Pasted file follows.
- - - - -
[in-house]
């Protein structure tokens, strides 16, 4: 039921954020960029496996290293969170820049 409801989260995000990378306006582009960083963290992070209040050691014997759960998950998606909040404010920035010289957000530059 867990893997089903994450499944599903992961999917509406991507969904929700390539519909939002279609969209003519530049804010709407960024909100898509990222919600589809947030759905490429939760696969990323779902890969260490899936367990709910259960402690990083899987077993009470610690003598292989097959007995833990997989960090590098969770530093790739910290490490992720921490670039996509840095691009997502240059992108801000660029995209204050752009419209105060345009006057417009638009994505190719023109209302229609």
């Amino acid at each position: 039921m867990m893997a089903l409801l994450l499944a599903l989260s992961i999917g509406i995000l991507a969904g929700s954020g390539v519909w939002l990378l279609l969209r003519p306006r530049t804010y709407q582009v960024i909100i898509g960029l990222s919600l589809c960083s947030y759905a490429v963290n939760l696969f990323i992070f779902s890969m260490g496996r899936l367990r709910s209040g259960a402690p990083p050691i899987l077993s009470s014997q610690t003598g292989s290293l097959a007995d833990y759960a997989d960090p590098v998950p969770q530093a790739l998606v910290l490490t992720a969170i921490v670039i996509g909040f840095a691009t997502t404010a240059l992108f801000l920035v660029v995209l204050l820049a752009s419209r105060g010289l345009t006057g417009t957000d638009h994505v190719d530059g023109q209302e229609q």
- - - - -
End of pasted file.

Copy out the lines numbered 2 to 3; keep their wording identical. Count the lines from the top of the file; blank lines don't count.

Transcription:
């Protein structure tokens, strides 16, 4: 039921954020960029496996290293969170820049 409801989260995000990378306006582009960083963290992070209040050691014997759960998950998606909040404010920035010289957000530059 867990893997089903994450499944599903992961999917509406991507969904929700390539519909939002279609969209003519530049804010709407960024909100898509990222919600589809947030759905490429939760696969990323779902890969260490899936367990709910259960402690990083899987077993009470610690003598292989097959007995833990997989960090590098969770530093790739910290490490992720921490670039996509840095691009997502240059992108801000660029995209204050752009419209105060345009006057417009638009994505190719023109209302229609």
């Amino acid at each position: 039921m867990m893997a089903l409801l994450l499944a599903l989260s992961i999917g509406i995000l991507a969904g929700s954020g390539v519909w939002l990378l279609l969209r003519p306006r530049t804010y709407q582009v960024i909100i898509g960029l990222s919600l589809c960083s947030y759905a490429v963290n939760l696969f990323i992070f779902s890969m260490g496996r899936l367990r709910s209040g259960a402690p990083p050691i899987l077993s009470s014997q610690t003598g292989s290293l097959a007995d833990y759960a997989d960090p590098v998950p969770q530093a790739l998606v910290l490490t992720a969170i921490v670039i996509g909040f840095a691009t997502t404010a240059l992108f801000l920035v660029v995209l204050l820049a752009s419209r105060g010289l345009t006057g417009t957000d638009h994505v190719d530059g023109q209302e229609q």